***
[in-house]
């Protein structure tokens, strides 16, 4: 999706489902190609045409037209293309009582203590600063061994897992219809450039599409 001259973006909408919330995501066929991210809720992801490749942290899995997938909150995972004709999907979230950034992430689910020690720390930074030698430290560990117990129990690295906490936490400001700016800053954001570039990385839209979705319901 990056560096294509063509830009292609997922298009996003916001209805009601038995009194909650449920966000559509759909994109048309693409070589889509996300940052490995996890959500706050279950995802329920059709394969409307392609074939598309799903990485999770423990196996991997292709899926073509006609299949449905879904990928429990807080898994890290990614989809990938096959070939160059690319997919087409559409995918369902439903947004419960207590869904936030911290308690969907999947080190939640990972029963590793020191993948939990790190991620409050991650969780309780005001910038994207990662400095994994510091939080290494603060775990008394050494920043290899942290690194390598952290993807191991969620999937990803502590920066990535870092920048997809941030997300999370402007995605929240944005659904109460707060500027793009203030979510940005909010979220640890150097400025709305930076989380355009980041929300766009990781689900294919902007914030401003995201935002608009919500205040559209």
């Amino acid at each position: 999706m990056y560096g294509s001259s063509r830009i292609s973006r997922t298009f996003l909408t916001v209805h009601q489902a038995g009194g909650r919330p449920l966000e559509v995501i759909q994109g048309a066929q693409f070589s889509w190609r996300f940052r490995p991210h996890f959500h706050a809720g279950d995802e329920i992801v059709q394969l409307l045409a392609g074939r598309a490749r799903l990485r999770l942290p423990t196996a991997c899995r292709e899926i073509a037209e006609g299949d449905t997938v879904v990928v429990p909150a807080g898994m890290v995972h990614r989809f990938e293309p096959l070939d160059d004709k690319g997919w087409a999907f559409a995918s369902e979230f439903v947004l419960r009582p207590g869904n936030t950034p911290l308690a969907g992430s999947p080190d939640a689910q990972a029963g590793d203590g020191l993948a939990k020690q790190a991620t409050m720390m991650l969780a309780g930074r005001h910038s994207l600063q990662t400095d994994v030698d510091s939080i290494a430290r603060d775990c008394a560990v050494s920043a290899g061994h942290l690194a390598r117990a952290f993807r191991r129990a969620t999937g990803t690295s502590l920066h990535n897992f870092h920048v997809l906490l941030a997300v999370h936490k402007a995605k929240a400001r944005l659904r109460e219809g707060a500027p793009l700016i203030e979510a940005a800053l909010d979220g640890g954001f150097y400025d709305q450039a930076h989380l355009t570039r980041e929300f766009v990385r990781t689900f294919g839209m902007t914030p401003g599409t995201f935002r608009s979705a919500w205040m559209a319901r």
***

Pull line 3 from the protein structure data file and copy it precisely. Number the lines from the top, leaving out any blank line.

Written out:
């Amino acid at each position: 999706m990056y560096g294509s001259s063509r830009i292609s973006r997922t298009f996003l909408t916001v209805h009601q489902a038995g009194g909650r919330p449920l966000e559509v995501i759909q994109g048309a066929q693409f070589s889509w190609r996300f940052r490995p991210h996890f959500h706050a809720g279950d995802e329920i992801v059709q394969l409307l045409a392609g074939r598309a490749r799903l990485r999770l942290p423990t196996a991997c899995r292709e899926i073509a037209e006609g299949d449905t997938v879904v990928v429990p909150a807080g898994m890290v995972h990614r989809f990938e293309p096959l070939d160059d004709k690319g997919w087409a999907f559409a995918s369902e979230f439903v947004l419960r009582p207590g869904n936030t950034p911290l308690a969907g992430s999947p080190d939640a689910q990972a029963g590793d203590g020191l993948a939990k020690q790190a991620t409050m720390m991650l969780a309780g930074r005001h910038s994207l600063q990662t400095d994994v030698d510091s939080i290494a430290r603060d775990c008394a560990v050494s920043a290899g061994h942290l690194a390598r117990a952290f993807r191991r129990a969620t999937g990803t690295s502590l920066h990535n897992f870092h920048v997809l906490l941030a997300v999370h936490k402007a995605k929240a400001r944005l659904r109460e219809g707060a500027p793009l700016i203030e979510a940005a800053l909010d979220g640890g954001f150097y400025d709305q450039a930076h989380l355009t570039r980041e929300f766009v990385r990781t689900f294919g839209m902007t914030p401003g599409t995201f935002r608009s979705a919500w205040m559209a319901r």